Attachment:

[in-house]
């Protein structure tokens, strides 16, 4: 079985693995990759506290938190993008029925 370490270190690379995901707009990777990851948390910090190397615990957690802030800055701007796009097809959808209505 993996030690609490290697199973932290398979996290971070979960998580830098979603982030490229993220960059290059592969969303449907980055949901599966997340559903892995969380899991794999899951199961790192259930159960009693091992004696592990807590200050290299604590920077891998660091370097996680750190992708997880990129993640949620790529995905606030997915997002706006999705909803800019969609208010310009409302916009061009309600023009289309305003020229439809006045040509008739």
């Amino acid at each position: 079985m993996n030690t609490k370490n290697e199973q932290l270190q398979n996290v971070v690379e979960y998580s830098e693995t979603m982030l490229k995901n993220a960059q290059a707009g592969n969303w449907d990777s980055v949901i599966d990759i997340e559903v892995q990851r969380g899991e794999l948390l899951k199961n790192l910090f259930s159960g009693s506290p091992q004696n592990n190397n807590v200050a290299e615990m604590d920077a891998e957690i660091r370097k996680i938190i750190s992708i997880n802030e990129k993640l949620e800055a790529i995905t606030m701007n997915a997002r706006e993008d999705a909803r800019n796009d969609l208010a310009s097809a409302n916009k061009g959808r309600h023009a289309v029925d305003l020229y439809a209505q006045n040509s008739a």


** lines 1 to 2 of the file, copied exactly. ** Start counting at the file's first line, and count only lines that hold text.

[in-house]
């Protein structure tokens, strides 16, 4: 079985693995990759506290938190993008029925 370490270190690379995901707009990777990851948390910090190397615990957690802030800055701007796009097809959808209505 993996030690609490290697199973932290398979996290971070979960998580830098979603982030490229993220960059290059592969969303449907980055949901599966997340559903892995969380899991794999899951199961790192259930159960009693091992004696592990807590200050290299604590920077891998660091370097996680750190992708997880990129993640949620790529995905606030997915997002706006999705909803800019969609208010310009409302916009061009309600023009289309305003020229439809006045040509008739």